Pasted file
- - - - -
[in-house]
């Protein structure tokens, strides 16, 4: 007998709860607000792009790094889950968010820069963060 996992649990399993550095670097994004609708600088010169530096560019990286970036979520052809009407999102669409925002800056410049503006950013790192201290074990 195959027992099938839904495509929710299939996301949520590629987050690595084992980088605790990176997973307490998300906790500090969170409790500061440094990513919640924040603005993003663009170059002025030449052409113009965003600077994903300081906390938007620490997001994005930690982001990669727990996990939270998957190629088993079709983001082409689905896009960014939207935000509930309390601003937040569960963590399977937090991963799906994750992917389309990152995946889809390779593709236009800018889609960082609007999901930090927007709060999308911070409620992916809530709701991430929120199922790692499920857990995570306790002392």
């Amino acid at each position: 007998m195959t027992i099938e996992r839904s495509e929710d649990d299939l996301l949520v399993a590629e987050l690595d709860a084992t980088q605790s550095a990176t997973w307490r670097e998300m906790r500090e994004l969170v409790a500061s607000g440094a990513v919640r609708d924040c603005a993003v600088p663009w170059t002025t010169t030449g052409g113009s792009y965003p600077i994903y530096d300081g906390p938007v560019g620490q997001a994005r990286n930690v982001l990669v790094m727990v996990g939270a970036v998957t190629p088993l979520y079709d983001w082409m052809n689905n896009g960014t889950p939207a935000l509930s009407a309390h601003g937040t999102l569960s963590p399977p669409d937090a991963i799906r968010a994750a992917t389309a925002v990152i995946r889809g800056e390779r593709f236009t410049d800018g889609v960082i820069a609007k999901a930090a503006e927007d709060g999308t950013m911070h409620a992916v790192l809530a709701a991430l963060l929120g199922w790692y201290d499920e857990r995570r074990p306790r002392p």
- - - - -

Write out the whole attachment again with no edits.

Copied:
[in-house]
């Protein structure tokens, strides 16, 4: 007998709860607000792009790094889950968010820069963060 996992649990399993550095670097994004609708600088010169530096560019990286970036979520052809009407999102669409925002800056410049503006950013790192201290074990 195959027992099938839904495509929710299939996301949520590629987050690595084992980088605790990176997973307490998300906790500090969170409790500061440094990513919640924040603005993003663009170059002025030449052409113009965003600077994903300081906390938007620490997001994005930690982001990669727990996990939270998957190629088993079709983001082409689905896009960014939207935000509930309390601003937040569960963590399977937090991963799906994750992917389309990152995946889809390779593709236009800018889609960082609007999901930090927007709060999308911070409620992916809530709701991430929120199922790692499920857990995570306790002392």
């Amino acid at each position: 007998m195959t027992i099938e996992r839904s495509e929710d649990d299939l996301l949520v399993a590629e987050l690595d709860a084992t980088q605790s550095a990176t997973w307490r670097e998300m906790r500090e994004l969170v409790a500061s607000g440094a990513v919640r609708d924040c603005a993003v600088p663009w170059t002025t010169t030449g052409g113009s792009y965003p600077i994903y530096d300081g906390p938007v560019g620490q997001a994005r990286n930690v982001l990669v790094m727990v996990g939270a970036v998957t190629p088993l979520y079709d983001w082409m052809n689905n896009g960014t889950p939207a935000l509930s009407a309390h601003g937040t999102l569960s963590p399977p669409d937090a991963i799906r968010a994750a992917t389309a925002v990152i995946r889809g800056e390779r593709f236009t410049d800018g889609v960082i820069a609007k999901a930090a503006e927007d709060g999308t950013m911070h409620a992916v790192l809530a709701a991430l963060l929120g199922w790692y201290d499920e857990r995570r074990p306790r002392p």